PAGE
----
Clinical and socio-demographic factors associated with diabetic ketoacidosis hospitalization in adults with Type 1 diabetes
Article first published online: 6 MAR 2013
© 2013 The Authors. Diabetic Medicine © 2013 Diabetes UK
Volume 30, Issue 5, pages 567–573, May 2013
How to Cite
- Issue published online: 15 APR 2013
- Article first published online: 6 MAR 2013
- Accepted manuscript online: 16 JAN 2013 10:36AM EST
- Manuscript Accepted: 10 JAN 2013
- Manuscript Revised: 26 OCT 2012
- Manuscript Received: 14 AUG 2012
To identify the clinical and socio-demographic factors associated with hospitalization for diabetic ketoacidosis in adults with Type 1 diabetes.
We combined clinical and administrative health data from a large urban diabetes clinic to perform a data linkage study. We identified adults (aged ≥ 18 years old) with Type 1 diabetes and linked to hospital discharge abstracts to assess for diabetic ketoacidosis hospitalization. The study period was between 1 January 2004 and 31 December 2009, with all individuals living in the same geographic area. Multivariate logistic regression was used to identify potential predictors of diabetic ketoacidosis hospitalization.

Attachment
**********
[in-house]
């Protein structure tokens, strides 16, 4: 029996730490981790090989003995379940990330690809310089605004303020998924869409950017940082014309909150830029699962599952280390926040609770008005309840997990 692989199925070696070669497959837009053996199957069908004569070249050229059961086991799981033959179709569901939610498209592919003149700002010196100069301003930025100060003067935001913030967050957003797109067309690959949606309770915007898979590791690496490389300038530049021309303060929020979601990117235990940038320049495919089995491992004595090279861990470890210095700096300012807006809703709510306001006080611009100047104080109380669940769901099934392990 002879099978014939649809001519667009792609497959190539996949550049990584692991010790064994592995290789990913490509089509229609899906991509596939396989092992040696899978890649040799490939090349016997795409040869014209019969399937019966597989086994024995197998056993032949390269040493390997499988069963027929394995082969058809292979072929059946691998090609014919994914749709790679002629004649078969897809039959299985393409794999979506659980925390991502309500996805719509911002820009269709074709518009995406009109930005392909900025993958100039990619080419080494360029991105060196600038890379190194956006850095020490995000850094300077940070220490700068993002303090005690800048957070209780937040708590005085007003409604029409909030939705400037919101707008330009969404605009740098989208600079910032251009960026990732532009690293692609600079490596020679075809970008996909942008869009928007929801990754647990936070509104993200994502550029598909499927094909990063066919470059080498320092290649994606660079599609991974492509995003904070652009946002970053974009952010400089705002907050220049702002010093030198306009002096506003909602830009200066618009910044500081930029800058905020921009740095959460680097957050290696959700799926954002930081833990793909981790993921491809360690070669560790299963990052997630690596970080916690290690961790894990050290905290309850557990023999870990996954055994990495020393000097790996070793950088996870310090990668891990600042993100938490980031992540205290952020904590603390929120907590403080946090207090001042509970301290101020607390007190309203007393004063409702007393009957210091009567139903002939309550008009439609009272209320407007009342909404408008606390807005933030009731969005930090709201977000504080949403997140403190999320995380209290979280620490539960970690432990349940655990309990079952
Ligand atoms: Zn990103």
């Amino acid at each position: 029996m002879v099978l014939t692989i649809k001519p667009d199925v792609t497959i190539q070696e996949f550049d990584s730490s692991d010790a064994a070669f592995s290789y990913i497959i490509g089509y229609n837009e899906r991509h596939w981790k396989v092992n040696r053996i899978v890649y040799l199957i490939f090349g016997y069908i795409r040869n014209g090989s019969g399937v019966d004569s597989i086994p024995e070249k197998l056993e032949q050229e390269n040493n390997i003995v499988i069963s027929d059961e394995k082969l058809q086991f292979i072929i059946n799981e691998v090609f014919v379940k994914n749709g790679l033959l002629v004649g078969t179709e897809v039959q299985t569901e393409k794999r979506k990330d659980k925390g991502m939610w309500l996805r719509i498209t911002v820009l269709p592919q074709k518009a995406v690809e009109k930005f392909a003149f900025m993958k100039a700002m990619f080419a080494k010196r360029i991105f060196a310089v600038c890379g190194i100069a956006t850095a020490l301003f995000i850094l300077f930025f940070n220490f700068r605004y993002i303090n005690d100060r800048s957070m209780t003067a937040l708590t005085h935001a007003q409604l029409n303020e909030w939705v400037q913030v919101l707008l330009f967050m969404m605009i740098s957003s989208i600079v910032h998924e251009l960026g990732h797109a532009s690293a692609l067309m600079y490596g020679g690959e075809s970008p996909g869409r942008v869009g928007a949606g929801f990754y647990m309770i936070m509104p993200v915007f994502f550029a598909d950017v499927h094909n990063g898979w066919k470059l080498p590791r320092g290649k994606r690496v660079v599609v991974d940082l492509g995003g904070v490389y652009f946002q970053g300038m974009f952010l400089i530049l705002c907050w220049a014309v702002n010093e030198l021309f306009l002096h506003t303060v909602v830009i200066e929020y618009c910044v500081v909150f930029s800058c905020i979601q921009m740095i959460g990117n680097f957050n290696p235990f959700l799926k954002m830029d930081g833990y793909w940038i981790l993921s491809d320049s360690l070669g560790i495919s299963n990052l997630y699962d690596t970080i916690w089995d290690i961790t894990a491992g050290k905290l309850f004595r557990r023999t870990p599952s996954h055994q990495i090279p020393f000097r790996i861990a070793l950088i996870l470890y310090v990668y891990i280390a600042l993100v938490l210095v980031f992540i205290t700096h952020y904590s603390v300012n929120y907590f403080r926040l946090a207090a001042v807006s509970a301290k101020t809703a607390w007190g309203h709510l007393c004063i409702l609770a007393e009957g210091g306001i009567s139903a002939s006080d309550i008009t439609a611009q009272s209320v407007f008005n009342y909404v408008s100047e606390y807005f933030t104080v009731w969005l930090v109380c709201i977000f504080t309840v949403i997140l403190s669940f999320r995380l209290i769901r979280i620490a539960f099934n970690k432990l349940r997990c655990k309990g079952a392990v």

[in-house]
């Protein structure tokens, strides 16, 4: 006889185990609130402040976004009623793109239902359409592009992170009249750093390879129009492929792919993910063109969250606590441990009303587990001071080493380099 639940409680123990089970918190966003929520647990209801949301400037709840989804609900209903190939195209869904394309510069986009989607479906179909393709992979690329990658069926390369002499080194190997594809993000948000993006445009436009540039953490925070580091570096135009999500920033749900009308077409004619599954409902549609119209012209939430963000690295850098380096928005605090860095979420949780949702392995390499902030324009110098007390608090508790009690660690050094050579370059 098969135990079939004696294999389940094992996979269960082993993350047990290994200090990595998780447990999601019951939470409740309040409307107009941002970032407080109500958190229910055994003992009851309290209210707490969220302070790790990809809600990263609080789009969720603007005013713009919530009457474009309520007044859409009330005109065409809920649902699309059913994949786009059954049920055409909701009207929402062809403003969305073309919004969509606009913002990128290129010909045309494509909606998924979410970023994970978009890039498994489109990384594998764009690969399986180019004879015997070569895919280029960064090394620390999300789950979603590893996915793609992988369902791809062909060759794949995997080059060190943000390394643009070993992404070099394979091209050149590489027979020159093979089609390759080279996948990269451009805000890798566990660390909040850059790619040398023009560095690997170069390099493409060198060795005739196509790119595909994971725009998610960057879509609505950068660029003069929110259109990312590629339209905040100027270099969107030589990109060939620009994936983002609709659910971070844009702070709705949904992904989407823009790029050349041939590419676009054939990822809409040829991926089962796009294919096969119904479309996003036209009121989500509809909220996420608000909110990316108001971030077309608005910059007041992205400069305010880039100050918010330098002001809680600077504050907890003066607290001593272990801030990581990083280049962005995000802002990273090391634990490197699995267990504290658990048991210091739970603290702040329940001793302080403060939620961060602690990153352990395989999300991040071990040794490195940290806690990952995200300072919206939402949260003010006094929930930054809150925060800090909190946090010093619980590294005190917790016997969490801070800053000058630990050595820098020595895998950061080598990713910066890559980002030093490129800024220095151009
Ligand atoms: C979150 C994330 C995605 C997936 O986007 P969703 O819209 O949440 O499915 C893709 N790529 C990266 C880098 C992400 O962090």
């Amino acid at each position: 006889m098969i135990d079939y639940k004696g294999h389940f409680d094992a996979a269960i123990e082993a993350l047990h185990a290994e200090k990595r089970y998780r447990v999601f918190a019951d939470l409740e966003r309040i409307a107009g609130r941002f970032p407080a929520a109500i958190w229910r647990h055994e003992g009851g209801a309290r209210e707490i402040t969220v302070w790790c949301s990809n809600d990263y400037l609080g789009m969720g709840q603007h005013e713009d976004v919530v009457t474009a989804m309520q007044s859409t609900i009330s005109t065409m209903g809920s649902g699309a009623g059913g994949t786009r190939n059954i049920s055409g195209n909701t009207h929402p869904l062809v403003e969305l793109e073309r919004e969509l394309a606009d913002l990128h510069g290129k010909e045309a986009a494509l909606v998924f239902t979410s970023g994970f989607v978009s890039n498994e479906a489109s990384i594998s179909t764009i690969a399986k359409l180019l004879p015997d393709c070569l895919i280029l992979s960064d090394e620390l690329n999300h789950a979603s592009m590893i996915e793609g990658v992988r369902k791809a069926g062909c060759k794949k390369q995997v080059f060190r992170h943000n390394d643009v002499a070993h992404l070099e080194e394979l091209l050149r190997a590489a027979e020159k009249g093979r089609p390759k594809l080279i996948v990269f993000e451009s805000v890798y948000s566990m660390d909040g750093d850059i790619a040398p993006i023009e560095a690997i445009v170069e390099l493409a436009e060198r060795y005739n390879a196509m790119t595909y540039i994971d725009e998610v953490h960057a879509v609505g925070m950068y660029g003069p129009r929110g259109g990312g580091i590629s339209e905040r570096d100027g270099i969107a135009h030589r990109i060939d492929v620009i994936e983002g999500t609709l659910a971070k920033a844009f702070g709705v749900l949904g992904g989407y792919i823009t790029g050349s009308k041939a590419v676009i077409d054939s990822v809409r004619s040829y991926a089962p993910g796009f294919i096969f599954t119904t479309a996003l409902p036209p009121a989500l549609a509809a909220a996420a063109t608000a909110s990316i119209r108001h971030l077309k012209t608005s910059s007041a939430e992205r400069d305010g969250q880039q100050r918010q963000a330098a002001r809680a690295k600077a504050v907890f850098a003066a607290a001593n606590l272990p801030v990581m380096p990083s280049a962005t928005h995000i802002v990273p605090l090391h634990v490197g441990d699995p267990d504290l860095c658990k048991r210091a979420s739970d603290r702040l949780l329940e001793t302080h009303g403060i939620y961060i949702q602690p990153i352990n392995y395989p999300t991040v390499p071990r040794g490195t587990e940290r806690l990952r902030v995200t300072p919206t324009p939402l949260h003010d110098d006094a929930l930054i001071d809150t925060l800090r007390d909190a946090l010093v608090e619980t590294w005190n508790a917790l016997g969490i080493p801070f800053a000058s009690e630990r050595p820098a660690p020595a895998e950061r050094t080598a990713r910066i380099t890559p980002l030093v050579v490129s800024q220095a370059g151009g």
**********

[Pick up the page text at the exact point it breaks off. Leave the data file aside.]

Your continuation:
We identified 255 individuals with a diabetic ketoacidosis hospitalization and 1739 without a diabetic ketoacidosis hospitalization. Mean (standard deviation) age was 40.0 (15.8) years, 51.7% were men and mean duration of diabetes was 17.8 (12.9) years. Diabetic ketoacidosis hospitalization was associated with shorter duration of diabetes (odds ratio 0.96 per year; 95% confidence interval 0.95–0.98), gastroparesis (odds ratio 4.13; 95% confidence interval 1.82–9.35), psychiatric diagnosis (odds ratio 1.98; 95% confidence interval 1.22–3.19), and higher HbA1c (odds ratio 1.25 per 1% increase; 95% confidence interval 1.16–1.35).
This study identifies specific clinical factors associated with diabetic ketoacidosis hospitalization in adults with Type 1 diabetes. This information can help to inform the detection of high-risk patients, for whom special attention and interventions may be warranted to prevent diabetic ketoacidosis.